Japanese cars are the most reliable in the world. That’s according to J.D. Power and Associates, an international market research company. J.D. Power’s asked thousands of car owners about problems they had with their cars in the first three years of ownership. The Lexus car topped the reliability list, for the fourteenth year in a row. Lexus is Toyota’s luxury car brand. The survey found that Lexus cars were getting better and better. They had 120 problems per 100 vehicles, down from 145 problems in the 2007 study. "That's a pretty good track record," said Dave Sargent, a J.D. Power's executive. Lexus was first place in six categories, while other Toyota and Honda cars led four categories. Toyota's Prius hybrid was the winning compact car.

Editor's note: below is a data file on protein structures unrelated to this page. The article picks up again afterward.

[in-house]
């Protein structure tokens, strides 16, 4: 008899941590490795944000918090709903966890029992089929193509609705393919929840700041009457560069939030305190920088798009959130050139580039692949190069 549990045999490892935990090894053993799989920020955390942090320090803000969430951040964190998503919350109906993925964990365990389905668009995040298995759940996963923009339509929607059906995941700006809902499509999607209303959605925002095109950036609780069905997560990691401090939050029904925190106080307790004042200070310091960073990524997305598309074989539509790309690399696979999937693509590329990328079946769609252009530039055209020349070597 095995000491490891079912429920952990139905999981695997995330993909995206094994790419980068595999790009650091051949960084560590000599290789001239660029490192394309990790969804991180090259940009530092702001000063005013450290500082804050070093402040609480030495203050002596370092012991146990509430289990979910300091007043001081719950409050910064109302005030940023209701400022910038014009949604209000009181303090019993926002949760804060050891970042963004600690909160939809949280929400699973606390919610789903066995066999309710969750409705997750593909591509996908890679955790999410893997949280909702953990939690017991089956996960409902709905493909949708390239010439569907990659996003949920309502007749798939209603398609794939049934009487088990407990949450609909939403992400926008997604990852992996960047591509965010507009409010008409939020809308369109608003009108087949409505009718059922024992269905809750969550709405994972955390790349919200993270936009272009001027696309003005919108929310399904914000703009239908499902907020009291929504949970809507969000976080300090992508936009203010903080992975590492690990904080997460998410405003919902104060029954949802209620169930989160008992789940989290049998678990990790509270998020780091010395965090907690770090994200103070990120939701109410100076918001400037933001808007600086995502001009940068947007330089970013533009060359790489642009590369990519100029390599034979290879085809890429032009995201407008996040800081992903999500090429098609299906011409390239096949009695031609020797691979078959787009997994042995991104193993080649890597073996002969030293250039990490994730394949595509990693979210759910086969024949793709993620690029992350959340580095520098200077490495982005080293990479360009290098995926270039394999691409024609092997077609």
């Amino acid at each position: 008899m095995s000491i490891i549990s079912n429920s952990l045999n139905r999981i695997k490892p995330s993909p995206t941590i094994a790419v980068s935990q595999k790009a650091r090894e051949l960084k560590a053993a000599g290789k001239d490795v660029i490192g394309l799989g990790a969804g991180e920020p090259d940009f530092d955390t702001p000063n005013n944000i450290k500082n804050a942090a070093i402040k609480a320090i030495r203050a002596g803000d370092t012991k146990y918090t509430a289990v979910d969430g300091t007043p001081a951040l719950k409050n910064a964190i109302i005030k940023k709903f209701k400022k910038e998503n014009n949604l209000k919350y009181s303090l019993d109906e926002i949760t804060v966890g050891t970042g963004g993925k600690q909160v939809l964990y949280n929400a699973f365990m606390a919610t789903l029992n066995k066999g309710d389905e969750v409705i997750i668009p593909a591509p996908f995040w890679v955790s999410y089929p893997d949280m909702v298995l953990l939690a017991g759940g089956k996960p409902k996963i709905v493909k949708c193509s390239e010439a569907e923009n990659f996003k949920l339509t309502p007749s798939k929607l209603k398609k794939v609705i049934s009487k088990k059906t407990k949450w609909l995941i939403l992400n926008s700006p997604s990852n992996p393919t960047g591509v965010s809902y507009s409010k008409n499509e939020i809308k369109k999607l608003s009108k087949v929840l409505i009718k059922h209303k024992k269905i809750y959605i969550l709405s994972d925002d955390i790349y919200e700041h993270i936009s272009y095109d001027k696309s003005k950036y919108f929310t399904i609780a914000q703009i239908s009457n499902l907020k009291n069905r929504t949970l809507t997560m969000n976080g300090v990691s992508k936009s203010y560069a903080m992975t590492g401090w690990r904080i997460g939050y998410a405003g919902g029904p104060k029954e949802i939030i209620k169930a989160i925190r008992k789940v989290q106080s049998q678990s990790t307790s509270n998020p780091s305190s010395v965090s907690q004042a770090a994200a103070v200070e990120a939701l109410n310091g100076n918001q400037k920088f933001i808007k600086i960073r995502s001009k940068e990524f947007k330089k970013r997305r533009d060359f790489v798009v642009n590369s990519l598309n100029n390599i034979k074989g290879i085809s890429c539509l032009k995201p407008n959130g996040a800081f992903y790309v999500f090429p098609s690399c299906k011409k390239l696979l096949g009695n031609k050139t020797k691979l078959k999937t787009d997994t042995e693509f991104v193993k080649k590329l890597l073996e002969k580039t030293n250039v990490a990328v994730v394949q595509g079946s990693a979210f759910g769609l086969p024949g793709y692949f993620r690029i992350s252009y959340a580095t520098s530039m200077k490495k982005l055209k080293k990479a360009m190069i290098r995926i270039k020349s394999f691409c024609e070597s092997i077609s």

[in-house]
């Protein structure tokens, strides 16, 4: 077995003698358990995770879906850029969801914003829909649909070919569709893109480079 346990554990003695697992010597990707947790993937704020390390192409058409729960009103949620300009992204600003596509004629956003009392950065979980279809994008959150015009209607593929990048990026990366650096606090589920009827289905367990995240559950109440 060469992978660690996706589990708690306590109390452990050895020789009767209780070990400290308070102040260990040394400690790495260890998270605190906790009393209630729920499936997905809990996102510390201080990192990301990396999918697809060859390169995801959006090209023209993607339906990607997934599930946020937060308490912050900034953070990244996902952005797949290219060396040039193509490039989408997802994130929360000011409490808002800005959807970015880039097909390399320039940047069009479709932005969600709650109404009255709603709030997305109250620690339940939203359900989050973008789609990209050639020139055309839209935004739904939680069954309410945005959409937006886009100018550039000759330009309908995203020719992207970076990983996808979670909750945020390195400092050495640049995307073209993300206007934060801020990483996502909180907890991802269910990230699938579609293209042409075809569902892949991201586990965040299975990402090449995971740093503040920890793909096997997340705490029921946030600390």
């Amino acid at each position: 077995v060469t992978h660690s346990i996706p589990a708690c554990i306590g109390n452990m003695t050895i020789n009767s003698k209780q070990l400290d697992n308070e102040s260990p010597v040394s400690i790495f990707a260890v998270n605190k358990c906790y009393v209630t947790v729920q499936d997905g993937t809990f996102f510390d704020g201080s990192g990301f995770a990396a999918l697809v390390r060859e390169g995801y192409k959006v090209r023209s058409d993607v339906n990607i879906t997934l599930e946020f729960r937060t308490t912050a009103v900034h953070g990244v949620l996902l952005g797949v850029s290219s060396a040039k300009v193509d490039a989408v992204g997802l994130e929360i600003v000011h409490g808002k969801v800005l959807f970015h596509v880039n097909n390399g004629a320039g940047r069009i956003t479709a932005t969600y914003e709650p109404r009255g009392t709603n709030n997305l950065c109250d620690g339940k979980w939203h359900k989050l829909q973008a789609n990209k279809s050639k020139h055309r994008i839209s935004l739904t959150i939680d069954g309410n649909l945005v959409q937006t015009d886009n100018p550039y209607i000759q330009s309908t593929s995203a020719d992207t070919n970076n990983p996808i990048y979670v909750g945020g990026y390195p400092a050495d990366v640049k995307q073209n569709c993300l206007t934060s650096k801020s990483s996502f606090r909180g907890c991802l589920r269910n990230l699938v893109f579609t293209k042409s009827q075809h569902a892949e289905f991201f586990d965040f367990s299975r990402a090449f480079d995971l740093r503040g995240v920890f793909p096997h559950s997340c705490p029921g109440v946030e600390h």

Mr Sargent said that reliability in cars is improving every year. In the past two years, the industry average has improved from 237 problems per 100 vehicles to 206. Land Rover, sold earlier this year to India's Tata Motors, was the worst-performing brand, with 344 problems. Sargent also said the “seriousness” of the problems was decreasing. The complaints being reported a few years ago were “hard” problems, such as serious technical defects. Sargent said these were becoming less common. He told reporters it is now more likely that car owners will complain about “soft” problems, like strange noises or wear and tear of the car’s interior. He added that: "Improved quality is good for everybody, especially for the consumers, who don't have the annoyance of problems and costs."